When I heard that Bang on a Can was going to cover Brian Eno's landmark MUSIC FOR AIRPORTS (with traditional instruments, to boot) in 1998, I knew I had to own it, so I immediately bought it -- sound unheard, as it were. Amazing. Then I had the opportunity to experience this remarkable interpretation live at the El Rey Theatre in Los Angeles. I was mesmerized watching the musicians re-create the work in front of me. Astounding. And best of all was the subsequent release of the collective's live version of the work -- thanks, BOAC!

I have no memories...just heard about this on FB.

I first heard "Weather" about 7 years ago and ever since then Bang on a Can and its composers have been stretching my musical boundaries and enriching my musical sensibilities!!

The first time I heard the All Stars perform live was when I was at school in Bowling Green. They did Cheating, Lying, Stealing at the New Music Fest. It was quite a raucous thing. That coupled with drinks with the group afterward led to quite a memorable experience.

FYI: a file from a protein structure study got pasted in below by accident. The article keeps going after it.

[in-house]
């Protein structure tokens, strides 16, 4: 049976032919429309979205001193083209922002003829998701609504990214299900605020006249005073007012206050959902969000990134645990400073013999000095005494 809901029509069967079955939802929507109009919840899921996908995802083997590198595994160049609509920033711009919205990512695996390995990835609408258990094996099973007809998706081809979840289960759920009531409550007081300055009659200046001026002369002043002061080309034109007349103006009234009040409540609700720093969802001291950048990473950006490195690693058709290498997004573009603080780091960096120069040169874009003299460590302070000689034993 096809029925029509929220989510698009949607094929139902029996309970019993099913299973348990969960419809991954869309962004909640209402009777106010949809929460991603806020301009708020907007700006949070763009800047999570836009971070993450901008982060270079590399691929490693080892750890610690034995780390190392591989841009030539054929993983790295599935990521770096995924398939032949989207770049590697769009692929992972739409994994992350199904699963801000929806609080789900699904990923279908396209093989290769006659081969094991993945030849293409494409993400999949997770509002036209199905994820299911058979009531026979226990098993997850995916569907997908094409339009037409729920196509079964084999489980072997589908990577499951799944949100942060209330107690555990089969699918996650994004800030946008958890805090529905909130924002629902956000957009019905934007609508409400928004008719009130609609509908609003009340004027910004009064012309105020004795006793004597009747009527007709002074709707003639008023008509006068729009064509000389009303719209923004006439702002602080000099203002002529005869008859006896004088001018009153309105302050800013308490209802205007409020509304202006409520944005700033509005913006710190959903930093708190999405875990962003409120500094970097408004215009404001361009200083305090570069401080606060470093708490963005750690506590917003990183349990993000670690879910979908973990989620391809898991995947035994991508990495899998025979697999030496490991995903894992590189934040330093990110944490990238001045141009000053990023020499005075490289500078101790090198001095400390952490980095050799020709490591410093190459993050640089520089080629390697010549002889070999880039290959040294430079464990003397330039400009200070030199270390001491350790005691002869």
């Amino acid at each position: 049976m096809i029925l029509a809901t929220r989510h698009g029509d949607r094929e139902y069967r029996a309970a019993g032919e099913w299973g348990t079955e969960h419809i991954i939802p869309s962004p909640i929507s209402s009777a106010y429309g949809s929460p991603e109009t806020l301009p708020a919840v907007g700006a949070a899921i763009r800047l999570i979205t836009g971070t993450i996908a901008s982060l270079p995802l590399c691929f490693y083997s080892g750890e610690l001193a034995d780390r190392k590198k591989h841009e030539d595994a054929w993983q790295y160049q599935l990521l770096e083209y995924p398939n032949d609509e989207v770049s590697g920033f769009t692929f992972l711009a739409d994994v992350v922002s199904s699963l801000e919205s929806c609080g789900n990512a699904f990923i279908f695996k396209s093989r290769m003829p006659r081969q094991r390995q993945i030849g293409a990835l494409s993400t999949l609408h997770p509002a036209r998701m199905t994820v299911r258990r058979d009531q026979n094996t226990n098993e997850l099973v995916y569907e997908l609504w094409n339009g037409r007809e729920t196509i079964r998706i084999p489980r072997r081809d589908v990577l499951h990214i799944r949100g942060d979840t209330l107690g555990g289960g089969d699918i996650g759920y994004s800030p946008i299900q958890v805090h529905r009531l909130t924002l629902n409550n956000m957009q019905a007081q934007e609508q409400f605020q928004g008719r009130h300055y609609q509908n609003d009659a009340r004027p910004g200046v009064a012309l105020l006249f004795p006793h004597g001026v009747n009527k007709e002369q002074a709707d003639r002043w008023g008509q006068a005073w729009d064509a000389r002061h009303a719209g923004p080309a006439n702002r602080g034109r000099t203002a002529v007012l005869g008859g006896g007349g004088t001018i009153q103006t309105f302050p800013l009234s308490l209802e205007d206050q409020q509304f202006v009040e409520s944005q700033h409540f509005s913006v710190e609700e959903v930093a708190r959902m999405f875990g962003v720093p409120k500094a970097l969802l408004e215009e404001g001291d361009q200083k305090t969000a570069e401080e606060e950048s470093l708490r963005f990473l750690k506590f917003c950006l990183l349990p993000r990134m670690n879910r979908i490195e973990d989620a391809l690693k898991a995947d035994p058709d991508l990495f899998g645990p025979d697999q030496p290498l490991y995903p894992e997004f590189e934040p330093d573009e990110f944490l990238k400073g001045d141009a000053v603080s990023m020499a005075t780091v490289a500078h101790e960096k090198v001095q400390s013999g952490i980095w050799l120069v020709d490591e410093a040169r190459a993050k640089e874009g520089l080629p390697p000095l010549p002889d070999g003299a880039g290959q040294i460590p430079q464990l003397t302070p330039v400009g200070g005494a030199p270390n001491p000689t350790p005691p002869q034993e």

The first BOAC CD I bought was Terry Riley's 'in C' I was about 17 at the time. Since then both BOAC composers and performers have informed what I have come to expect from contemporary music. Moreover they have blazed a trail for other like minded composers/collectives/groups. Thank you and best of luck for the future!

Congratulations on your anniversary! And thank you for sharing this recording.

You guys rock.

The best thing I saw was on the Marathon in 2007 or 2006, the Anthony Braxton for 100 tubas conducted by Braxton himself!

I heard you live in San Diego a few years back. I've got many of your recordings. Former member Steve Schick is a former student of mine.I remember one of his first solo recitals (pre BOAC). I think it was Zyclus, the setup was a closed circle. I wondered how he would get inside. He walked under the marimba resonators.

I feel like 25! Congrats!

Thank you.

2011 was the first year I attended the Bang on a Can marathon in the Winter Garden. It was fantastic and I'm eagerly awaiting the next 2012 concert. I discovered new refreshing music so many thanks and happy anniversary!

Loved seeing BOAC at Southbank London back in 2002, including a performance of in C

Love all these artists, excited to check out the album!

Heard my first B.O.A.C CD while driving across Canada. I've been a fan ever since.

This stuff is pretty awesome

I was looking for 1-bit symphony from Tristan Perich on website. I founded it on your website and bought it.